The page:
A 4 unit graduate course offering at the UCLA Anderson School of Management that introduction to the transformation of new knowledge and inventions into viable commercial products and services with particular emphasis on the technology development process at major research universities like UCLA. In particular, a focus is placed on opportunities in the life science sector, including a framework for the development of medical technology, including devices and diagnostics and tangential markets in consumer healthcare, digital health, and tech-enabled healthcare services. An assessment of concepts, disclosures and intellectual property in development with respect to the potential for commercialization will be performed by student venture teams across the early stage lifecycle for new healthcare technologies. Key barriers to entry, such as clinical adoption, regulatory pathway, and healthcare economics will be de-risked through a framework for medical technology development. The complexities of launching a new venture in the healthcare ecosystem will be thoroughly explored with respect to emerging trends, business models, and the convergence of industry segments. The goal of the course is to provide students with a framework for deploying innovations in highly regulated industries, such as healthcare, and each class session consists of both a didactic lecture and small-group workshops.
At onset of the course, students form interdisciplinary venture teams from engineering, computer science, business, science, law, and medicine. Venture teams are presented with a selection of emerging technology in development in the UCLA Biodesign Program, or alternatively, teams may pursue a meaningful unmet need from the greater healthcare ecosystem. Teams select a project or need of interest and validate whether an opportunity for medical device, diagnostics, software development, or service offering exists. A key component of the course is a series of “Innovation Sprint” workshops that advance the clarity of technology commercialization with respect to the underlying physiology and pathophysiology, patient population and segmentation, total addressable market, intellectual property landscape, competitive advantage, business model viability, regulatory path, and healthcare economics. Teams will have access to the UCLA Health Innovation Studio to advance the technical development of mechanical or digital prototypes and a budget for prototyping project concepts.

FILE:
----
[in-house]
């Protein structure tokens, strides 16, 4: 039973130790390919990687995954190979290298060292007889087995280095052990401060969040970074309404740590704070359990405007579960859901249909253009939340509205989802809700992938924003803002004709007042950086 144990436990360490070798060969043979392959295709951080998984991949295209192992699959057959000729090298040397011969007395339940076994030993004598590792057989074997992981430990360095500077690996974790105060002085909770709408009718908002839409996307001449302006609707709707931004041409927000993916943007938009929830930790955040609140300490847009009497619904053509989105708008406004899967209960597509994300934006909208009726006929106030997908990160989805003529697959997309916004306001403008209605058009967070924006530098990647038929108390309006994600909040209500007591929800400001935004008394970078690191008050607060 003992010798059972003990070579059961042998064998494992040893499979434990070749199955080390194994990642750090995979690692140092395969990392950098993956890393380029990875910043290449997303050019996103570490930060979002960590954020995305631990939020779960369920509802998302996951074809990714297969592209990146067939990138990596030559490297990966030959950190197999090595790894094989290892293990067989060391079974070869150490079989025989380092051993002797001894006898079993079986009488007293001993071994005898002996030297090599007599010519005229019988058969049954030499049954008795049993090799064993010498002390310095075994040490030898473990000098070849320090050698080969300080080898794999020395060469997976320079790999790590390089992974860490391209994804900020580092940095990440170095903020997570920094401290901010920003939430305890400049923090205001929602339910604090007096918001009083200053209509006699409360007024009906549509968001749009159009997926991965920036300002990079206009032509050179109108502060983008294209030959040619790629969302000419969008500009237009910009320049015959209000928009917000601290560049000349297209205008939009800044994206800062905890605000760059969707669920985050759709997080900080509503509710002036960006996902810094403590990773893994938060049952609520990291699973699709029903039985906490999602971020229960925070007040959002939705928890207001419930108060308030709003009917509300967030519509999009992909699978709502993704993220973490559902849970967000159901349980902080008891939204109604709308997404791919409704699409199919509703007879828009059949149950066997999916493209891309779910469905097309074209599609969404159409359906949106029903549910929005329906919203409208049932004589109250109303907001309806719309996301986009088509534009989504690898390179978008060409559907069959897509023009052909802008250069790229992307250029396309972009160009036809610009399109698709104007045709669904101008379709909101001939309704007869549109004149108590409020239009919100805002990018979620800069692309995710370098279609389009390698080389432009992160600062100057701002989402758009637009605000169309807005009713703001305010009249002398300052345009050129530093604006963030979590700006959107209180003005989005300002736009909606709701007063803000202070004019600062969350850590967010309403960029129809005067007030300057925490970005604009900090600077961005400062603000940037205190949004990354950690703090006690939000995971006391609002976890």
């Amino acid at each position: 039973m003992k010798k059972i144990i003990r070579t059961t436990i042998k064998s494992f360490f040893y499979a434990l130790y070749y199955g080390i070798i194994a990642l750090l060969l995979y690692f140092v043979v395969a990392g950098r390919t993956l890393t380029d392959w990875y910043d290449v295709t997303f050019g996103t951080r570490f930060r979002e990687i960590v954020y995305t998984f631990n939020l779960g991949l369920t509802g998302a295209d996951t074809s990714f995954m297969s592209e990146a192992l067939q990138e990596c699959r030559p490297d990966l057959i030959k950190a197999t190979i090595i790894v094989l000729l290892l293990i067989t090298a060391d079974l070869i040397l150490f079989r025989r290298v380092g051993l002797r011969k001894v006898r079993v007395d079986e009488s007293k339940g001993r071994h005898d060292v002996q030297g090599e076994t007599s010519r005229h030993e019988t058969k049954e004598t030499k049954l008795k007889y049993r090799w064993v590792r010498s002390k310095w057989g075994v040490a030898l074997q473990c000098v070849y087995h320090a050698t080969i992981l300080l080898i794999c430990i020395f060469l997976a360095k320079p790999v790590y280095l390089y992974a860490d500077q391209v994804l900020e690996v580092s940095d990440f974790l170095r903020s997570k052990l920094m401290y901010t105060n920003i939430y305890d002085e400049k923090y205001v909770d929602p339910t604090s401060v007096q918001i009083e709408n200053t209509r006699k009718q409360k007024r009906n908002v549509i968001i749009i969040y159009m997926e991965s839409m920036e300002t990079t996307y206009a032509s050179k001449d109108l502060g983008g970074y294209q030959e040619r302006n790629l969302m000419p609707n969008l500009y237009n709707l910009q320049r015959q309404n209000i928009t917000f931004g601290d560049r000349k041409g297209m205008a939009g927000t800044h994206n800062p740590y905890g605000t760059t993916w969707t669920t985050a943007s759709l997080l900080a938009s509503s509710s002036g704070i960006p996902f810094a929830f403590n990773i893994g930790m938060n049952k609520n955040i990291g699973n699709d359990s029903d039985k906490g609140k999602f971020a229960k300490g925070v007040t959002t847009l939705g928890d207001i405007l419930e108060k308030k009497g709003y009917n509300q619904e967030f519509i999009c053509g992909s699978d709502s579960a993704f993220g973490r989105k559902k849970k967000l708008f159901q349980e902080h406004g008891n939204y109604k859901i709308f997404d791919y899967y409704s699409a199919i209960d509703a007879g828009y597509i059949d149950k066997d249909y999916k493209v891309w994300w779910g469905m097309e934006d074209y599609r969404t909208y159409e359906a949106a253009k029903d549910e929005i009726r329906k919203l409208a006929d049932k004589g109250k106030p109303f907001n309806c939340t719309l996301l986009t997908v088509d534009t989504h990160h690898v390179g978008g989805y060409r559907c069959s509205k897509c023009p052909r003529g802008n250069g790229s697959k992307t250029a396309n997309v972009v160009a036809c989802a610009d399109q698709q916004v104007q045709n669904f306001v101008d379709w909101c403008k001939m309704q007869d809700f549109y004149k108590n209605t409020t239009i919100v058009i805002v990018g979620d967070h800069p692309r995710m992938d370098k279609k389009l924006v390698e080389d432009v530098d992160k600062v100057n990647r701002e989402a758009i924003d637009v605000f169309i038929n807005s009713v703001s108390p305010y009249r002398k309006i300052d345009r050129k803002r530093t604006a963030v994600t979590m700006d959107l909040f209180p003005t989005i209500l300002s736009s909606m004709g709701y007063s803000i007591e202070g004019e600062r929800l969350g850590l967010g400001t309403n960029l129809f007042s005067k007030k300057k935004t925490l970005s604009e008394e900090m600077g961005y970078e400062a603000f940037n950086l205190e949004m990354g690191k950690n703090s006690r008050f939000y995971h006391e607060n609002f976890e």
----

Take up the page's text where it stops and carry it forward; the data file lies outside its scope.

This course will require field work to determine product-market fit and due diligence in customer discovery and end user validation, followed by the refinement of business concepts to meet the demands of the marketplace. Students exercise lean startup principles, design thinking ideology, value proposition development, and business model generation. The mechanics of transitioning technology from an academic setting to a new commercial entity will discussed with respect to strategies for IP licensing, valuation, and downstream funding opportunities. At the conclusion of the course, students will have assembled the fundamental components and interdisciplinary team structure for initiating an Anderson Business Creation Option project or new venture in the healthcare sector. A final innovation opportunity pitch will be presented to a panel of clinicians, industry experts, and venture capitalists during finals week of the quarter.